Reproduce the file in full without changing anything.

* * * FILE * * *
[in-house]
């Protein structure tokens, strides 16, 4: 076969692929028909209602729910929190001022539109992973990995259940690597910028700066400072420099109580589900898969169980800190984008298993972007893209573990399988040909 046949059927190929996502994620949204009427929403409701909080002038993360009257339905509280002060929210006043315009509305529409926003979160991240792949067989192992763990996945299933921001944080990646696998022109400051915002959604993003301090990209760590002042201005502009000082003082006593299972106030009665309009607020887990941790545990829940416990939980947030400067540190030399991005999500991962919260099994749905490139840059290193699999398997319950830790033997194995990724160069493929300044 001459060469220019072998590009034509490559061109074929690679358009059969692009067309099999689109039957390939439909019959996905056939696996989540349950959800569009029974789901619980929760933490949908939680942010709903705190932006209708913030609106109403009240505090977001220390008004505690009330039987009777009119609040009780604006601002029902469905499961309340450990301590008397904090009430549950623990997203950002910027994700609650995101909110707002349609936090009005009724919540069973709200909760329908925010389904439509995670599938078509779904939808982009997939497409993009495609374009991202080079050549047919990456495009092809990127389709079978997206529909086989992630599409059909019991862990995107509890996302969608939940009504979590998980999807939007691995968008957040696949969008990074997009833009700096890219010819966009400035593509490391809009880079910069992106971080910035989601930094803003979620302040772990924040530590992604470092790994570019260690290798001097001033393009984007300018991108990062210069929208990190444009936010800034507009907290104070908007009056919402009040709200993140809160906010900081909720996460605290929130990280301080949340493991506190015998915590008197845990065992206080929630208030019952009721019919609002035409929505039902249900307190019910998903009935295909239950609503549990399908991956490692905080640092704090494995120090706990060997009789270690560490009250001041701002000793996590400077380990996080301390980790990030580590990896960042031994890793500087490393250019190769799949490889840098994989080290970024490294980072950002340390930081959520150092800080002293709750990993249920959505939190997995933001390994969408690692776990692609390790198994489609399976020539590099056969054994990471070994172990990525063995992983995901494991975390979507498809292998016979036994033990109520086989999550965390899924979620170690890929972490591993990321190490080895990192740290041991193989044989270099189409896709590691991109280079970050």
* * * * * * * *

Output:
[in-house]
């Protein structure tokens, strides 16, 4: 076969692929028909209602729910929190001022539109992973990995259940690597910028700066400072420099109580589900898969169980800190984008298993972007893209573990399988040909 046949059927190929996502994620949204009427929403409701909080002038993360009257339905509280002060929210006043315009509305529409926003979160991240792949067989192992763990996945299933921001944080990646696998022109400051915002959604993003301090990209760590002042201005502009000082003082006593299972106030009665309009607020887990941790545990829940416990939980947030400067540190030399991005999500991962919260099994749905490139840059290193699999398997319950830790033997194995990724160069493929300044 001459060469220019072998590009034509490559061109074929690679358009059969692009067309099999689109039957390939439909019959996905056939696996989540349950959800569009029974789901619980929760933490949908939680942010709903705190932006209708913030609106109403009240505090977001220390008004505690009330039987009777009119609040009780604006601002029902469905499961309340450990301590008397904090009430549950623990997203950002910027994700609650995101909110707002349609936090009005009724919540069973709200909760329908925010389904439509995670599938078509779904939808982009997939497409993009495609374009991202080079050549047919990456495009092809990127389709079978997206529909086989992630599409059909019991862990995107509890996302969608939940009504979590998980999807939007691995968008957040696949969008990074997009833009700096890219010819966009400035593509490391809009880079910069992106971080910035989601930094803003979620302040772990924040530590992604470092790994570019260690290798001097001033393009984007300018991108990062210069929208990190444009936010800034507009907290104070908007009056919402009040709200993140809160906010900081909720996460605290929130990280301080949340493991506190015998915590008197845990065992206080929630208030019952009721019919609002035409929505039902249900307190019910998903009935295909239950609503549990399908991956490692905080640092704090494995120090706990060997009789270690560490009250001041701002000793996590400077380990996080301390980790990030580590990896960042031994890793500087490393250019190769799949490889840098994989080290970024490294980072950002340390930081959520150092800080002293709750990993249920959505939190997995933001390994969408690692776990692609390790198994489609399976020539590099056969054994990471070994172990990525063995992983995901494991975390979507498809292998016979036994033990109520086989999550965390899924979620170690890929972490591993990321190490080895990192740290041991193989044989270099189409896709590691991109280079970050």